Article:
Increase efficiency by running counter to trend

"Bigger is better" seems to be driving the design of new warehouses and distribution centers (DCs), as well as renovated dock areas, with the goal of handling more traffic and more types of work. However, Peter van Breda, director of warehousing and distribution with lighting products manufacturer Osram Sylvania Inc. (www.sylvania.com) finds the smaller-sized docks at the company's three strategically located DCs to be highly efficient as is.

Responsible for the distribution within Sylvania's General Lighting division, van Breda oversees the DCs in Ontario, Calif., Versailles, Ky., and Bethlehem, Pa. From those DCs the company serves a wide array of customers — industrial and commercial distributors, consumer product accounts, original equipment manufacturers, and end users. The DCs handle more than 4,500 SKUs, with most of the product being made in the U.S.

"There is no question that the dock is one of the most important areas in the DC," says van Breda. "It's the point of in and out — if you block the dock, you block the DC itself. My direction to the three DCs is to keep the docks flowing. When there's too much on the dock, something is not working."

Osram Sylvania reduced the size of its dock in order to keep traffic flowing. While normal off-loading and moving product directly to storage is handled on the dock, there are also cross-docking operations. Before anything else happens, van Breda insists that if a trailer gets unloaded, the DC must have the capacity to move it from the dock to where it has to go.

The Kentucky DC, where van Breda is located, is less than two years old and has been designed to run simply and flexibly. "Recently," he explains, "we had a lean exercise to reduce the time it takes to put product on the dock, stretch wrap, verify and put into a trailer. We brought it all down by about 50%, and intend to percolate the lean experience from this facility to the other two DCs."

Some moves undertaken include putting stretch wrappers in different positions than previously. In doing so, van Breda was able to take a little cycle time out of the process and create a bit more dock space, as well. He combined all the stretch wrappers, and instead of having people climbing from lift trucks and stretch wrapping, he now has one person running six stretch wrap machines and handling labeling.

"What we use on the dock in terms of equipment, especially for shipping, is a stand up lift truck, so that operators can go fast on and off instead of climbing on a sitdown truck, putting the seat belt on and then cruising around," explains van Breda. "The little dock trucks, as we call them, are much faster and more flexible."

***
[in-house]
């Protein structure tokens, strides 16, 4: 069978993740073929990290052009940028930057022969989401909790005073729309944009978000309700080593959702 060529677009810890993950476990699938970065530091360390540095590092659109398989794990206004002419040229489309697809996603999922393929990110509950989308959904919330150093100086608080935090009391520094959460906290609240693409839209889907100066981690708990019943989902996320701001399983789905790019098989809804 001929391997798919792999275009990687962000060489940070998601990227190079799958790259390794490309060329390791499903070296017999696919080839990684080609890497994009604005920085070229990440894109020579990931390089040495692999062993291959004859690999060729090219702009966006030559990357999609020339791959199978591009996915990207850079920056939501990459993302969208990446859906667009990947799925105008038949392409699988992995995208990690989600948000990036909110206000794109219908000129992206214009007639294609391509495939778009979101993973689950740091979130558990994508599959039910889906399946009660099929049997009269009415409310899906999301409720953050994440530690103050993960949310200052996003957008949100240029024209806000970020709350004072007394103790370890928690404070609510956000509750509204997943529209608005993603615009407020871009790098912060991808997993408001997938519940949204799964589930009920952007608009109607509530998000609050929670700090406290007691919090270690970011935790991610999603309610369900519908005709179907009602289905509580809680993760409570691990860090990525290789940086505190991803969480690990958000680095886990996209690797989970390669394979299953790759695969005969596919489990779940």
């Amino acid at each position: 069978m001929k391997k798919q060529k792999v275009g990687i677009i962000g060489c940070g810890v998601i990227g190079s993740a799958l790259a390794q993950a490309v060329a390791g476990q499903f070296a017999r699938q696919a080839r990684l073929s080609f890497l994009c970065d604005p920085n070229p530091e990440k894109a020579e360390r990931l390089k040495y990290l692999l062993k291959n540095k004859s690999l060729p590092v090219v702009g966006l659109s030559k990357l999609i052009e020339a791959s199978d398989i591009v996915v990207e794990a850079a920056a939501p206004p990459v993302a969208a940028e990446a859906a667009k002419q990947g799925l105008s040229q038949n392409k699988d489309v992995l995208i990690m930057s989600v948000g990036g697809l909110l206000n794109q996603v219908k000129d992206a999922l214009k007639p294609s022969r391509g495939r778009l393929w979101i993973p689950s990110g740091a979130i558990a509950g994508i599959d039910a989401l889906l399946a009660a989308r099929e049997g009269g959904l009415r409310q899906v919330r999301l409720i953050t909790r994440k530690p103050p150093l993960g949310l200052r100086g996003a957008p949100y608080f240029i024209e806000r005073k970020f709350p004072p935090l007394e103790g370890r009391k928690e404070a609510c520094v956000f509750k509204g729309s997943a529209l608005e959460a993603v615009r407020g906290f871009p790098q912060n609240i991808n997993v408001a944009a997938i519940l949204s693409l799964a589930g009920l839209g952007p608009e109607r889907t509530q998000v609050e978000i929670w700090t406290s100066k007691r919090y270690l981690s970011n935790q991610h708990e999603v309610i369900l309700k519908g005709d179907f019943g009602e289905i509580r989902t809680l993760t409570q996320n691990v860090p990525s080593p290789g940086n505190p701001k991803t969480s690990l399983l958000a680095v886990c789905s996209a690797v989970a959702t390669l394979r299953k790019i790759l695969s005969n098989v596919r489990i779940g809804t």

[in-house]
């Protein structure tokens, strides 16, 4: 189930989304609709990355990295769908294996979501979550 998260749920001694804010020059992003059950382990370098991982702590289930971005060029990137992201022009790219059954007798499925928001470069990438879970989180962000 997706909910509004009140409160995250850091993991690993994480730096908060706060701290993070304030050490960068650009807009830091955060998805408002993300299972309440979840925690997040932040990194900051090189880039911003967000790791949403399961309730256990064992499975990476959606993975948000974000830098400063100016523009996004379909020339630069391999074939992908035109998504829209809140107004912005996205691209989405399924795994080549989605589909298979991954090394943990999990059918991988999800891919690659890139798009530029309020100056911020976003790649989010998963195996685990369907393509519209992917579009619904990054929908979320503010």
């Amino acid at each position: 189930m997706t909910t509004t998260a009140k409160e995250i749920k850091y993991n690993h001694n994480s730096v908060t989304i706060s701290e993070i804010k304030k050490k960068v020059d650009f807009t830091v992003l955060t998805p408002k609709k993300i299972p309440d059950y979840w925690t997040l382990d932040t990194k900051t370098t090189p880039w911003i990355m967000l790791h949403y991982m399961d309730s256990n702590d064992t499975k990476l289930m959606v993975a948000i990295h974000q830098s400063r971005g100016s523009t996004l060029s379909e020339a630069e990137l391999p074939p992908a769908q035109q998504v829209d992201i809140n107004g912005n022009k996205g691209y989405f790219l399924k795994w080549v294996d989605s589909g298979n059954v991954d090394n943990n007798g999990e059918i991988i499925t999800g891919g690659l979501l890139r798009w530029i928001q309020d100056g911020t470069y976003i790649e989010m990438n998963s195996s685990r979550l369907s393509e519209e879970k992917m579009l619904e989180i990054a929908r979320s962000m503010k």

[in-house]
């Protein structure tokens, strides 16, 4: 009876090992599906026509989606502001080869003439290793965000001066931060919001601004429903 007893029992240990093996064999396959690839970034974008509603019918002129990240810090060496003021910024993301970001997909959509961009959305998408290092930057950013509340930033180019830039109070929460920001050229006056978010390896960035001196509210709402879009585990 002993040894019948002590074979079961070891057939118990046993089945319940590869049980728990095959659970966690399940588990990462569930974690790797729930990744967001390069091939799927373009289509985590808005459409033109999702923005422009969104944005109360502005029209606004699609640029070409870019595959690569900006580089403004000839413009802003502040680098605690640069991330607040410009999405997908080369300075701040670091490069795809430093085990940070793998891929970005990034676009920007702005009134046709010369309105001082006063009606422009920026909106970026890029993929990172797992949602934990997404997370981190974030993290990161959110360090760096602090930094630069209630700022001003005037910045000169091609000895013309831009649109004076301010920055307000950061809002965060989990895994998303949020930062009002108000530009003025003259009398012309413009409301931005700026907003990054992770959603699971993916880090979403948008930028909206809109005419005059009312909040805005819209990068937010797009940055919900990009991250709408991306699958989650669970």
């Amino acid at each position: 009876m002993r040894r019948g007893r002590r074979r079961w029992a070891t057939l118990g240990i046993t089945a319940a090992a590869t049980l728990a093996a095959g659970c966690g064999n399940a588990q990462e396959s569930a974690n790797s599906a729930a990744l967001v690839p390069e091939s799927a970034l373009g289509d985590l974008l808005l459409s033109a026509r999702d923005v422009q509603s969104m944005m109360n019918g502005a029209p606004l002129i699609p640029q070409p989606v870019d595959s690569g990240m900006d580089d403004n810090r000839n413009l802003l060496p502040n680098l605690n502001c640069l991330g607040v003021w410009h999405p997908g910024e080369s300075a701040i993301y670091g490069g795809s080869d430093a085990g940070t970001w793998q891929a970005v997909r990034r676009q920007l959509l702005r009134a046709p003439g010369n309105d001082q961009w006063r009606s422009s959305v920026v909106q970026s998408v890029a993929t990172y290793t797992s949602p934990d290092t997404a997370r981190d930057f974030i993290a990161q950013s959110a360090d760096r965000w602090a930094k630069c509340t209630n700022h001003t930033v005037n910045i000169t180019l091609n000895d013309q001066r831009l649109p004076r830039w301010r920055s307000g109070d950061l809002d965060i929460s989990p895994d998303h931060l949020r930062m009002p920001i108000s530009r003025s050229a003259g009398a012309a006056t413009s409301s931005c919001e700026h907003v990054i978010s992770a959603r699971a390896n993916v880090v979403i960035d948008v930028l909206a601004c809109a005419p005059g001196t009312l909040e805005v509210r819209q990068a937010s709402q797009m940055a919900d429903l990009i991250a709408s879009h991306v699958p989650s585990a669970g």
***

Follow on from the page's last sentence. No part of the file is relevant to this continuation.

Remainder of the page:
One simple move with a big payoff made for the DC came from facility consultant Lou Cerny, vice president of consulting firm Sedlak (www.jasedlak.com). The change was to install proper, easy-to-see-and-use aisle markings for staging product near shipping doors.

At Osram Sylvania aisle markings are etched into the floor with a yellow epoxy paint that stands out. "We had a company do the peening about eight months ago," says van Breda. "The lines are still there. We clean them with a scrubber sweeper."

Sedlak has also provided the Osram Sylvania DC with a solution for knowing where its pallets are when it comes time to load a truck. "Until now," notes Cerny, "everyone was painting a number on the floor and writing the location on a piece of paper or hanging bar-coded tags 15 feet in the air that were blowing around when it came time to scan them. Now etched metallic plates can be installed in a shallow hole bored into the floor so that it will be flush. It has a bar code and even when people drag pallets over it, they hold up very well. It supports the practice that says, 'Whenever I move a pallet, I scan the pallet and know where and what it is.' This allows you more readily to do that in dock areas."

Employee feedback during a lean exercise indicated that more bar code label printers were needed. The feeling was that the company needed faster access to certain dock reports. "We have 50 docks," explains van Breda, "and now every third door on the shipping dock has a computer with all the necessary tools so people can immediately see where we are."

Osram Sylvania uses information boards showing which way picks are going, which space is being loaded, how many lines have to be picked that day, and how many lines are still left over. It's updated every hour. For receiving, the boards indicate arriving hot loads. In its wave planning, the DC tries to have trucks to be loaded and unloaded at adjacent doors to alleviate congestion.


What's A Dock?
"Loading docks are utilitarian spaces that should be designed for function and durability. However, it is also important that they are designed to ensure the safety and security of their users and the users of other nearby spaces. This space type must be able to accommodate large vehicles, forklifts and pedestrian traffic."
— National Institute of Building Sciences (www.nibs.org)

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